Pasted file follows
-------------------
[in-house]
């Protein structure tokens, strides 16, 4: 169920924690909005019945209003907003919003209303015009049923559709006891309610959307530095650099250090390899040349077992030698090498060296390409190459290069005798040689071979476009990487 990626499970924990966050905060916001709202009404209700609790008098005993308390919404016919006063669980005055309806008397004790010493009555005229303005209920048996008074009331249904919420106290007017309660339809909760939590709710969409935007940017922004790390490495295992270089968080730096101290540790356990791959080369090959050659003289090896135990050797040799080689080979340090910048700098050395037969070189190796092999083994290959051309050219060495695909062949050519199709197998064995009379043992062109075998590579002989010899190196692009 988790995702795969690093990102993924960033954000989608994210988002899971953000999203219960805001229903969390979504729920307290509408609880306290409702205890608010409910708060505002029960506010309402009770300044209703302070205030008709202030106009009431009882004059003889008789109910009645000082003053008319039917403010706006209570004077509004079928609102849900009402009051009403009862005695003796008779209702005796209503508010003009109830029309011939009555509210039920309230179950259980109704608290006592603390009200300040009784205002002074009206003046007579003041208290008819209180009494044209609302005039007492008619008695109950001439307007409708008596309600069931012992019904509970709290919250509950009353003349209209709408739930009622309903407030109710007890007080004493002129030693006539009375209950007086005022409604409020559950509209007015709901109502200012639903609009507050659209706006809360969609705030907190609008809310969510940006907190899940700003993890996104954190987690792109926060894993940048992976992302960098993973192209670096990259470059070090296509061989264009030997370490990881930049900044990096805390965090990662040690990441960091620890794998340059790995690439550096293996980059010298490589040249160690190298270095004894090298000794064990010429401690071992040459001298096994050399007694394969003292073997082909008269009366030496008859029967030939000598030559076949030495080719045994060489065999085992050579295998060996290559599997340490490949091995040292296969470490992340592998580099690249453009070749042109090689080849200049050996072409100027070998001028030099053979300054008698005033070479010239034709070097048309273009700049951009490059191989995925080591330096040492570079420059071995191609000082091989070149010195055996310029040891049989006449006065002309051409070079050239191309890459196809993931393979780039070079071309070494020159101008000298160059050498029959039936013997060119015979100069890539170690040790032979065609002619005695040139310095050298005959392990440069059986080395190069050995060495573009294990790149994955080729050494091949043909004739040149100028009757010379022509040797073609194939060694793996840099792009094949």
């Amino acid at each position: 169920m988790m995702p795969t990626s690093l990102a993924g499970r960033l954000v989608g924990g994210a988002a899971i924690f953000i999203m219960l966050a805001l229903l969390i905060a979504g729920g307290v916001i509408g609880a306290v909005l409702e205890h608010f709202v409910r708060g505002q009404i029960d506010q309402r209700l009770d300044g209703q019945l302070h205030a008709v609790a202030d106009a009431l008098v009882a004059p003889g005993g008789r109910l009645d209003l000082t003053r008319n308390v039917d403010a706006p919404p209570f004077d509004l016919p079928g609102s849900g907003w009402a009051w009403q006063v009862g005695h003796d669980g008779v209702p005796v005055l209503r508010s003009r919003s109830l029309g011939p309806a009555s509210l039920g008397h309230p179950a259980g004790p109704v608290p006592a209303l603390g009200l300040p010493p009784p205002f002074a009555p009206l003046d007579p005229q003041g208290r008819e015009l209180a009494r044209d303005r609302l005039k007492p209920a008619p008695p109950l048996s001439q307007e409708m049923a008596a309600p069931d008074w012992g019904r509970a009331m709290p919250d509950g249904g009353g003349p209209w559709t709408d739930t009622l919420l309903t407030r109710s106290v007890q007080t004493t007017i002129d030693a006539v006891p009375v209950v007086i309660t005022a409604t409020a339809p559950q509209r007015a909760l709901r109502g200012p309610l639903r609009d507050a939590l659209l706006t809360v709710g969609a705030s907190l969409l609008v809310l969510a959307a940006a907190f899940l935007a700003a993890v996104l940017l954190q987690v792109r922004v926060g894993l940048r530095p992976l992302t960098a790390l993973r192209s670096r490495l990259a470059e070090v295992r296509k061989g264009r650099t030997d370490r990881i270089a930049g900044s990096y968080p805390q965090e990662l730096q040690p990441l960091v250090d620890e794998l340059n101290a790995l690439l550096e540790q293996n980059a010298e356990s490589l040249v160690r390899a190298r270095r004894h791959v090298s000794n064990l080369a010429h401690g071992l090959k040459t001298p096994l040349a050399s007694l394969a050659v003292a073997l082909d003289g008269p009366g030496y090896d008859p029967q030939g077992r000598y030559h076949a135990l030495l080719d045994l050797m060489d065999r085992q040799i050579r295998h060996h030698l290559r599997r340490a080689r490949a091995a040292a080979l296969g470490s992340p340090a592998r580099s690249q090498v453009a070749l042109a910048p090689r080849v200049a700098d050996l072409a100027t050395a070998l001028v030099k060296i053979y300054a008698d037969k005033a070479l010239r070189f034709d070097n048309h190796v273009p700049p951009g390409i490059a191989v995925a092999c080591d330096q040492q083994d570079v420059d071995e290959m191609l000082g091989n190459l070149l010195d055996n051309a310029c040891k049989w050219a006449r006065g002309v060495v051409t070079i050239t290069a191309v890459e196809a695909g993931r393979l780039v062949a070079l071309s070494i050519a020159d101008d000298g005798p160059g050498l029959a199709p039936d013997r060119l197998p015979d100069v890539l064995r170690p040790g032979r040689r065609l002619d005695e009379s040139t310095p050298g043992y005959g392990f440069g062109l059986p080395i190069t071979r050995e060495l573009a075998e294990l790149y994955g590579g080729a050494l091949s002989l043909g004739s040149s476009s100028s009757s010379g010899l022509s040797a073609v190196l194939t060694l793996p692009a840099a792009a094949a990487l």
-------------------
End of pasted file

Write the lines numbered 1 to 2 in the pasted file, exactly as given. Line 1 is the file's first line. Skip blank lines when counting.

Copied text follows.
[in-house]
């Protein structure tokens, strides 16, 4: 169920924690909005019945209003907003919003209303015009049923559709006891309610959307530095650099250090390899040349077992030698090498060296390409190459290069005798040689071979476009990487 990626499970924990966050905060916001709202009404209700609790008098005993308390919404016919006063669980005055309806008397004790010493009555005229303005209920048996008074009331249904919420106290007017309660339809909760939590709710969409935007940017922004790390490495295992270089968080730096101290540790356990791959080369090959050659003289090896135990050797040799080689080979340090910048700098050395037969070189190796092999083994290959051309050219060495695909062949050519199709197998064995009379043992062109075998590579002989010899190196692009 988790995702795969690093990102993924960033954000989608994210988002899971953000999203219960805001229903969390979504729920307290509408609880306290409702205890608010409910708060505002029960506010309402009770300044209703302070205030008709202030106009009431009882004059003889008789109910009645000082003053008319039917403010706006209570004077509004079928609102849900009402009051009403009862005695003796008779209702005796209503508010003009109830029309011939009555509210039920309230179950259980109704608290006592603390009200300040009784205002002074009206003046007579003041208290008819209180009494044209609302005039007492008619008695109950001439307007409708008596309600069931012992019904509970709290919250509950009353003349209209709408739930009622309903407030109710007890007080004493002129030693006539009375209950007086005022409604409020559950509209007015709901109502200012639903609009507050659209706006809360969609705030907190609008809310969510940006907190899940700003993890996104954190987690792109926060894993940048992976992302960098993973192209670096990259470059070090296509061989264009030997370490990881930049900044990096805390965090990662040690990441960091620890794998340059790995690439550096293996980059010298490589040249160690190298270095004894090298000794064990010429401690071992040459001298096994050399007694394969003292073997082909008269009366030496008859029967030939000598030559076949030495080719045994060489065999085992050579295998060996290559599997340490490949091995040292296969470490992340592998580099690249453009070749042109090689080849200049050996072409100027070998001028030099053979300054008698005033070479010239034709070097048309273009700049951009490059191989995925080591330096040492570079420059071995191609000082091989070149010195055996310029040891049989006449006065002309051409070079050239191309890459196809993931393979780039070079071309070494020159101008000298160059050498029959039936013997060119015979100069890539170690040790032979065609002619005695040139310095050298005959392990440069059986080395190069050995060495573009294990790149994955080729050494091949043909004739040149100028009757010379022509040797073609194939060694793996840099792009094949």